But no matter. As churches go, the Union Chapel must be a rarity in that it has a fully licensed bar round the back, a far better place for everyone to exchange ideas and work out where we go from here.

I'm not sure the venue were expecting so many people to stay behind for drinks, but we drank the bar dry almost immediately, the Drink-Soaked Trots who couldn't make the launch would have been proud. It was a pleasure to meet everyone who stayed behind - and I'm sure the restaurant we all descended on for tapas were quite pleased as well, especially with Paul's rather effective method of getting us our grub as quickly as possible: getting the staff to choose our food allowing the rest of us to gabble on as before. Genius.

After a couple of drinks it was night-bus time, following a little stroll around leafy Canonbury, a great end to a great night. That said, I didn't much appreciate the rather large drunken lady that almost managed to wedge me into my seat on the bus much to the amusement of the bloke behind me. There was me thinking that sleeping people tend to stay still and not flail their bingo-winged arms all over the shop, but that's buses for you. I'd have been alright if I'd had my buckets with me, but there we are (see next post).

To finish: where the Euston train's headed nobody knows, but there's talk of getting Paul Berman involved in June and a meeting planned on Darfur for September (details to follow). Regional EM groups are being set up around the country, the *ahem* young ones present are working on how to get more young ones involved and more than half of those who filled out our questionnaire volunteered their services, whether those be public speaking, organising events or plain old envelope-stuffing (Ed: Thank G*d for that...)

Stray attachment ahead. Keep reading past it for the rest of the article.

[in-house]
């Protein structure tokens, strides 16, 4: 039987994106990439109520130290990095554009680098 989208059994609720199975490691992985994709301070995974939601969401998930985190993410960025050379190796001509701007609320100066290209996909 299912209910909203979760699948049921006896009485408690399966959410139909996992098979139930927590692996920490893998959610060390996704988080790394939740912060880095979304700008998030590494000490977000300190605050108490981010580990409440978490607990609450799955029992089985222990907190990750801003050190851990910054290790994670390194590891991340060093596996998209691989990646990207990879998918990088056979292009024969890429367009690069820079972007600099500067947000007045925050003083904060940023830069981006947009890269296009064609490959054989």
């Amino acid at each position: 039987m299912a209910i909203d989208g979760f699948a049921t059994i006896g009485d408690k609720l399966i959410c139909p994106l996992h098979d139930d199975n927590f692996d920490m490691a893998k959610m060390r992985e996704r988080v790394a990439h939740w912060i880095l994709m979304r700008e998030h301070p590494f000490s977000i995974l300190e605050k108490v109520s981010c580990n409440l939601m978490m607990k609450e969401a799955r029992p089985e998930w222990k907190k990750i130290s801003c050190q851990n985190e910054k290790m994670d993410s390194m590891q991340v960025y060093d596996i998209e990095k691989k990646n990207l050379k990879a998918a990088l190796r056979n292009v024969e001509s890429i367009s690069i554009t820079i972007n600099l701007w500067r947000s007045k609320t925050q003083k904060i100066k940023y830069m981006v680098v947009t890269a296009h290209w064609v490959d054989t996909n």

Alan Johnson was right to describe the Euston Manifesto as a catalyst.
What to do next? Well that's up to you. But we can do more than just sit and wait - let's get to work!
Personally, I need a night off. But he's right - the EM has brought together a whole bunch of people - some experienced politicos, others intrigued newcomers wondering how they can help - who might otherwise have never met. Between us we ought to be capable of keeping the ball rolling.

For now, it will suffice to take a deep breath and thank everyone who made the launch the success it was - from the organisers to the speakers to the supporters, all of whom turned down the opportunity of enjoying the first sunny evening in a while and the chance to watch England play to come and make their presence felt and their voices heard. Twelve hundred quid raised and a bucket full of mobile phones for Iraq isn't too bad either. Raised glasses all round.

More here, here and here.

Oh and congratulations to the anti-EM infiltrators who decided to leave a pile of photocopies of the article cited by HakMao here lying on a table at the end. If the best you can do to fight the EM is to leave literature written by someone who can't distinguish between fictional and genuine journalists, we're not particularly worried. You did make us laugh though and it gave us something to wipe up some spillages with, so thanks.